By Jared Chausow
By Katie Toth
By Elizabeth Flock
By Albert Samaha
By Anna Merlan
By Jon Campbell
By Jon Campbell
By Albert Samaha
With the spread of photography from a few specialized galleries to virtually every white box in the art world over the past two decades, the medium has enjoyed a level of visibility its early champions could never have imagined. At the moment, the sheer variety of work on display is particularly remarkable. "Fashioning Fiction," the Museum of Modern Art's first show of fashion photography, gathers work by Cindy Sherman, Philip-Lorca diCorcia, Tina Barney, Steven Meisel, Mario Sorrenti, and a handful of others to highlight the hectic exchange between art and commerce in the 1990s. Shows of vintage fashion work by Louise Dahl-Wolfe (at Keith de Lellis) and Frank Horvat (at Janos Gat) help put that exchange in perspective. Magnum, the photojournalist agency founded in 1947 by Robert Capa, Henri Cartier-Bresson, George Rodger, and David "Chim" Seymour, is commemorating the 50th anniversary of Capa's death with 21 gallery and museum shows designed to demonstrate its members' extraordinary range and depth. Bruce Davidson's gorgeously gritty color shots of New York subway riders in the '80s are at Howard Greenberg alongside some of Capa's lesser-known photos from the front lines of the Spanish Civil War. Werner Bischof, another key player in Magnum's early history, who also died in 1954, is the subject of an unusually sensitive and frequently surprising retrospective at Bruce Silverstein, while the Ariel Meyerowitz Gallery gives Australian Trent Parke's eerily charged underwater dreamscapes their first New York exposure. With "Magnum's New Yorkers" up at the Museum of the City of New York and "Magnum Style" down at Staley Wise, it would seem the agency has the town covered right now, but it's got plenty of competition.
Perhaps the toughest is from Weegee, who practiced photojournalism at its most basic and brutal on the sidewalks of New Yorkthat's where the dead bodies fell. More than 200 of his vintage '40s and '50s photos are at Ubu, and they couldn't offer a starker contrast to Magnum's refined humanist sensibilities. Weegee was no concerned photographer; he was a cold-blooded newspaperman with the instincts of a shark and a nasty sense of humor. His pictures of murder victims, car crashes, criminals in handcuffs, and movie stars are brilliantly artless, anticipating Warhol's deadpan take on life, death, and celebrity. But it wasn't all cynicism on the rocks. One of the many nighttime shots at Ubu is of nothing but a white line painted down the middle of an empty cobblestone street. Suggesting less a way out than a dead end, it's the perfect final frame for that noir movie Weegee constructed frame by frame.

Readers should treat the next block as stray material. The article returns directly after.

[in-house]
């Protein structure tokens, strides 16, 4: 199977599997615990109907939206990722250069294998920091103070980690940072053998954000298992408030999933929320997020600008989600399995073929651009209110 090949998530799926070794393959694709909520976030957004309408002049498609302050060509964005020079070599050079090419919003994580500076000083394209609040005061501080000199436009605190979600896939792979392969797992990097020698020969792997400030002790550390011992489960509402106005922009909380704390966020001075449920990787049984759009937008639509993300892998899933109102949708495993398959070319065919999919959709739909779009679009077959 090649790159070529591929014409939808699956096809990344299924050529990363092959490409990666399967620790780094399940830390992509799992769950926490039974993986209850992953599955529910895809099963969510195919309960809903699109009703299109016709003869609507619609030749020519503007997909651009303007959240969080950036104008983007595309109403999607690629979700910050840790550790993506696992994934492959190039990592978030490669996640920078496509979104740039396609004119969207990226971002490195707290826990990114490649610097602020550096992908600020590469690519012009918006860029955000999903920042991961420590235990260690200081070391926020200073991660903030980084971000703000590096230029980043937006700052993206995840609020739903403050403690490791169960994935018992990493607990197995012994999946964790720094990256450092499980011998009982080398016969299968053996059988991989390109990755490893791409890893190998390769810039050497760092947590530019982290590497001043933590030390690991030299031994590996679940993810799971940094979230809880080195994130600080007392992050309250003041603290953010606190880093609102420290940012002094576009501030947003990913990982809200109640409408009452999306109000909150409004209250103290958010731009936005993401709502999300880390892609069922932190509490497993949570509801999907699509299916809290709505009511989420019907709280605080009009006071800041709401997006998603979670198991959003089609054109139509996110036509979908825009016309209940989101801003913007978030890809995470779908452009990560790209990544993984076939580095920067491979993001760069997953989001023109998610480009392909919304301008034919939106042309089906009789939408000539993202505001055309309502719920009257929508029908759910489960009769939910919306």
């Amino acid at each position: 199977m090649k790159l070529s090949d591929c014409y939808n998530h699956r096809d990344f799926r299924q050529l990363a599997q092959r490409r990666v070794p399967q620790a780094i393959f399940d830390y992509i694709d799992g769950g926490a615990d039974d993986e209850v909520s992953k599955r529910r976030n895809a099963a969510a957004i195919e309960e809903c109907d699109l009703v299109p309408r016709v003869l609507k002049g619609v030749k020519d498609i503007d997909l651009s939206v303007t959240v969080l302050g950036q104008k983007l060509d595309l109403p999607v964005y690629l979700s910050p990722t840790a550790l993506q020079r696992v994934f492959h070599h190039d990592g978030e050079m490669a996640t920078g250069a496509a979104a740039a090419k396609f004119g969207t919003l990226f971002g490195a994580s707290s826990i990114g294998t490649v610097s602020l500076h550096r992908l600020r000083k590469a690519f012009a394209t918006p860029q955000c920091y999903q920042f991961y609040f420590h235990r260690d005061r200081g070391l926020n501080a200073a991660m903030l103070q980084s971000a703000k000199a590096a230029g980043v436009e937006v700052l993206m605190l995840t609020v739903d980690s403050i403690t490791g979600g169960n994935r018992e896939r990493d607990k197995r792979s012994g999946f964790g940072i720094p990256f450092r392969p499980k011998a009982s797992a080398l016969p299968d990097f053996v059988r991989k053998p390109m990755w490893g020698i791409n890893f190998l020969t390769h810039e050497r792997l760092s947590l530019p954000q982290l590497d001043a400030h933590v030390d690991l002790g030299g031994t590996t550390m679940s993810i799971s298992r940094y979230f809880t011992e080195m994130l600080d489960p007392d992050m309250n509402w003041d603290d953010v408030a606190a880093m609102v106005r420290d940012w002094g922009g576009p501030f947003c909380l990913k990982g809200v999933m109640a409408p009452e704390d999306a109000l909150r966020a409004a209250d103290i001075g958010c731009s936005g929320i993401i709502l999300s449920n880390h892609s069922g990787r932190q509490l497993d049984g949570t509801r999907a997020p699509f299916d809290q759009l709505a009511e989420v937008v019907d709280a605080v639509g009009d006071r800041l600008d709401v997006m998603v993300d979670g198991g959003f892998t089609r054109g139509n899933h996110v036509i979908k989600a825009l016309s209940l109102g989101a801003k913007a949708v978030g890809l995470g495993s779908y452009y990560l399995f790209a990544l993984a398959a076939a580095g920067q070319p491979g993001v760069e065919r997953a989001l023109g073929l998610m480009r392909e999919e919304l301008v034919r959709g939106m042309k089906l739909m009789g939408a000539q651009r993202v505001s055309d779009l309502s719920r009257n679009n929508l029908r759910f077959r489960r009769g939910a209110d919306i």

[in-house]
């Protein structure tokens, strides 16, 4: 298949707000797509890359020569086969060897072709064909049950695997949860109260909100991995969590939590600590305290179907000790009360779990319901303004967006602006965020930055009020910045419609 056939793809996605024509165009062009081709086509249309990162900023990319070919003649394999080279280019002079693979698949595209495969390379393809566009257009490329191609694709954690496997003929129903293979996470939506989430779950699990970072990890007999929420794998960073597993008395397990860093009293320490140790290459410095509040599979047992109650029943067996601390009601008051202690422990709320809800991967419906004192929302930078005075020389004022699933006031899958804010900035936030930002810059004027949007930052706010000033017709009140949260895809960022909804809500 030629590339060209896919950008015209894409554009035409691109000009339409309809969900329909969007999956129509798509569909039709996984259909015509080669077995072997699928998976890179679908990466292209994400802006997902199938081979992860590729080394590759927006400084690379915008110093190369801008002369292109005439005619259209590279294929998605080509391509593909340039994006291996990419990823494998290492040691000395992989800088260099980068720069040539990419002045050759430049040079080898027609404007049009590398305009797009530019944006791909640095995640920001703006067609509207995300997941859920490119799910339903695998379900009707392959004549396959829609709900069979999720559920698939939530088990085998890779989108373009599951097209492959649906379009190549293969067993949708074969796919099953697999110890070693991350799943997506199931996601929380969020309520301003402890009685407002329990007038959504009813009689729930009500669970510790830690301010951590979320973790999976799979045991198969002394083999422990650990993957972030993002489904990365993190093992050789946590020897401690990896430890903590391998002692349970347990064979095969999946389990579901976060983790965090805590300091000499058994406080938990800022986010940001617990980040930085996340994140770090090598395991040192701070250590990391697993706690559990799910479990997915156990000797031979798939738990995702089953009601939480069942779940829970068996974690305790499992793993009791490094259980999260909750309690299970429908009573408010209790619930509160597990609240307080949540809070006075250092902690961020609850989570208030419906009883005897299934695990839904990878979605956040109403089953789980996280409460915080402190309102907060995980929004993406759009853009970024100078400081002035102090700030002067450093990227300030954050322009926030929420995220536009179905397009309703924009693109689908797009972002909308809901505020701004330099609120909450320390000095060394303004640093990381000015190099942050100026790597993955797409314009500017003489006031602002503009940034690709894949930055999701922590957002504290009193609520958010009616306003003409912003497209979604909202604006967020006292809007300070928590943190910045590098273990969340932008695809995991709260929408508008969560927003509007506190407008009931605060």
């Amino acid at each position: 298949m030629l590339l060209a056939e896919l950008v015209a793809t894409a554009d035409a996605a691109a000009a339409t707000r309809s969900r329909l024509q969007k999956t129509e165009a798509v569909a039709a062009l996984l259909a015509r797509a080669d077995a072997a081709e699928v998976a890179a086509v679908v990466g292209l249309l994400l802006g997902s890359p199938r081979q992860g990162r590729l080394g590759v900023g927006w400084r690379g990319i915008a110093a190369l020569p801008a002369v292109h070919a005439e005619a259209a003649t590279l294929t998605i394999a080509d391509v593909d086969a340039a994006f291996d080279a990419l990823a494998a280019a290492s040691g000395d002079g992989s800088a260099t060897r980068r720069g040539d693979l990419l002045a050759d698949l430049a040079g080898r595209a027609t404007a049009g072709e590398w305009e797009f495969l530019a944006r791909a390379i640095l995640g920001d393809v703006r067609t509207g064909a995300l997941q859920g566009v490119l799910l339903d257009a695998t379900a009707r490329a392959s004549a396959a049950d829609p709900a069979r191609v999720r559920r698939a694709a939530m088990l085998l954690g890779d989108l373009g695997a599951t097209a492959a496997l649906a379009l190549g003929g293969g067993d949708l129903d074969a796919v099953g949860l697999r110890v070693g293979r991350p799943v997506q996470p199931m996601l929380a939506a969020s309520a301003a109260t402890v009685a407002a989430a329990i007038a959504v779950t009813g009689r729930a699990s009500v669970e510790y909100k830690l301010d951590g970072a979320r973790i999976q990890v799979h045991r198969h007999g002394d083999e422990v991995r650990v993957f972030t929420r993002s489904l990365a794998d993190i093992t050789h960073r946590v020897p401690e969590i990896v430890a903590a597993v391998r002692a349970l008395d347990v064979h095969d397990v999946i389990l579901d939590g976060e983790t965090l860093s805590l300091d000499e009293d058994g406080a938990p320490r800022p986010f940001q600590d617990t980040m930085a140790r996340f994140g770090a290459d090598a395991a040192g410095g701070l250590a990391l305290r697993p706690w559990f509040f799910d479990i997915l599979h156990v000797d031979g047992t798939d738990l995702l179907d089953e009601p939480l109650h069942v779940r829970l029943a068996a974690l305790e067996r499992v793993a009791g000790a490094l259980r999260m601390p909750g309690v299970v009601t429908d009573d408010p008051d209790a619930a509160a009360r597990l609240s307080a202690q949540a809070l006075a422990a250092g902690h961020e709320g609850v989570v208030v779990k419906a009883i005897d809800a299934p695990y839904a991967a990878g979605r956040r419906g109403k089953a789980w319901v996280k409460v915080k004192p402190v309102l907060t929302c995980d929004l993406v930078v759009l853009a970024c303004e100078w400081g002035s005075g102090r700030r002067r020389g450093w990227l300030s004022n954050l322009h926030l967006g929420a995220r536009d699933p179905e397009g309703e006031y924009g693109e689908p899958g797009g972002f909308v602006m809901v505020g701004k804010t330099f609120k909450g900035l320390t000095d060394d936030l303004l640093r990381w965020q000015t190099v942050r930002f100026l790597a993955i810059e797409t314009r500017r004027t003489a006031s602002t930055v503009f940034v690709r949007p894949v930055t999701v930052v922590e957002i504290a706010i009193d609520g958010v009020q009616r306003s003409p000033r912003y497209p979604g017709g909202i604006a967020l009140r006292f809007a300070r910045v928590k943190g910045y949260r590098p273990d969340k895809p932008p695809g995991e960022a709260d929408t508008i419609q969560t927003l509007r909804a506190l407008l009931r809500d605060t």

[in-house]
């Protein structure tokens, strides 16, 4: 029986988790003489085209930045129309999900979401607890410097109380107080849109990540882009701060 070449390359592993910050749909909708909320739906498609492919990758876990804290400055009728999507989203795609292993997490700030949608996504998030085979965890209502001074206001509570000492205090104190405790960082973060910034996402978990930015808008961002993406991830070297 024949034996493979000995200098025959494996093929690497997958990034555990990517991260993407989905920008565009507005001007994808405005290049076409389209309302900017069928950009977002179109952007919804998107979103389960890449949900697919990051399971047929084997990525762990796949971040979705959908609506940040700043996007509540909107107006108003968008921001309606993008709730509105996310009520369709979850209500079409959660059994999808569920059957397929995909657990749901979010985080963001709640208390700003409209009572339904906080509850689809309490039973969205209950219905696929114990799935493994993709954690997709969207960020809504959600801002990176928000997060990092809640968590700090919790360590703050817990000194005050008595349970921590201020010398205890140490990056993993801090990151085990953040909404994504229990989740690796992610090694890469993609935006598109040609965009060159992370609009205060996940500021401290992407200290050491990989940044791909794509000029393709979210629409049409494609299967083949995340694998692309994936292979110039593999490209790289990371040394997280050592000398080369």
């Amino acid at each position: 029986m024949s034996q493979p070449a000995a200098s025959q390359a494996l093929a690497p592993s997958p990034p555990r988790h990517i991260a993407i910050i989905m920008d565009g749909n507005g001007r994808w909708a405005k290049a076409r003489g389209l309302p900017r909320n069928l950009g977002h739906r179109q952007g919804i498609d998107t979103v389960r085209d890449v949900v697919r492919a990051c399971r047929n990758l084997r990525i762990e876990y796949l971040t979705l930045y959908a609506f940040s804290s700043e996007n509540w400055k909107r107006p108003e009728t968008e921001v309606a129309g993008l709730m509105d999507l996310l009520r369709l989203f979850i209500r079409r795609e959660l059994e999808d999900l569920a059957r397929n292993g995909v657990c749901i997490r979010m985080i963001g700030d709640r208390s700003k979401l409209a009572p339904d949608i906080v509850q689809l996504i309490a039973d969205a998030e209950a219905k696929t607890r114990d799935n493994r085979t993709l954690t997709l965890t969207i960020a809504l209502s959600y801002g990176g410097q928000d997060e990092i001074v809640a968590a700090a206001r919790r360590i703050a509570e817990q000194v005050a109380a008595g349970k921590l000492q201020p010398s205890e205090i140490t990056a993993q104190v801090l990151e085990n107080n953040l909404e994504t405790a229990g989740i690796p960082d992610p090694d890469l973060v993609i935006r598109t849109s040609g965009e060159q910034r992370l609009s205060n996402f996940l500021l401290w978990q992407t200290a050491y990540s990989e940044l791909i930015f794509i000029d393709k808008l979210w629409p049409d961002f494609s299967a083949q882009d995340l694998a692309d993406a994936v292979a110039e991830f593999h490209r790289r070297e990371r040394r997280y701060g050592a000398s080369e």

With a major AUGUST SANDER show just opened at the METROPOLITAN MUSEUM OF ART (and continuing through September 19), the season shows no signs of cooling off. Nearly 150 portraits from Sander's vastly influential series "People of the Twentieth Century" prove that this landmark in the history of photography (600 pictures made between 1911 and 1952) has lost none of its iconic power.
"SPEAKING WITH HANDS," a show of nearly 200 vintage and contemporary images from the collection of HENRY BUHL, is at the Guggenheim from June 4 to September 8. Buhl's famous fixation on images of the human hand is anything but limiting, encompassing marvelously metaphorical portraiture by artists as various as LARRY CLARK, MAN RAY, JULIA MARGARET CAMERON, MAURIZIO CATTELAN, and IRVING PENN.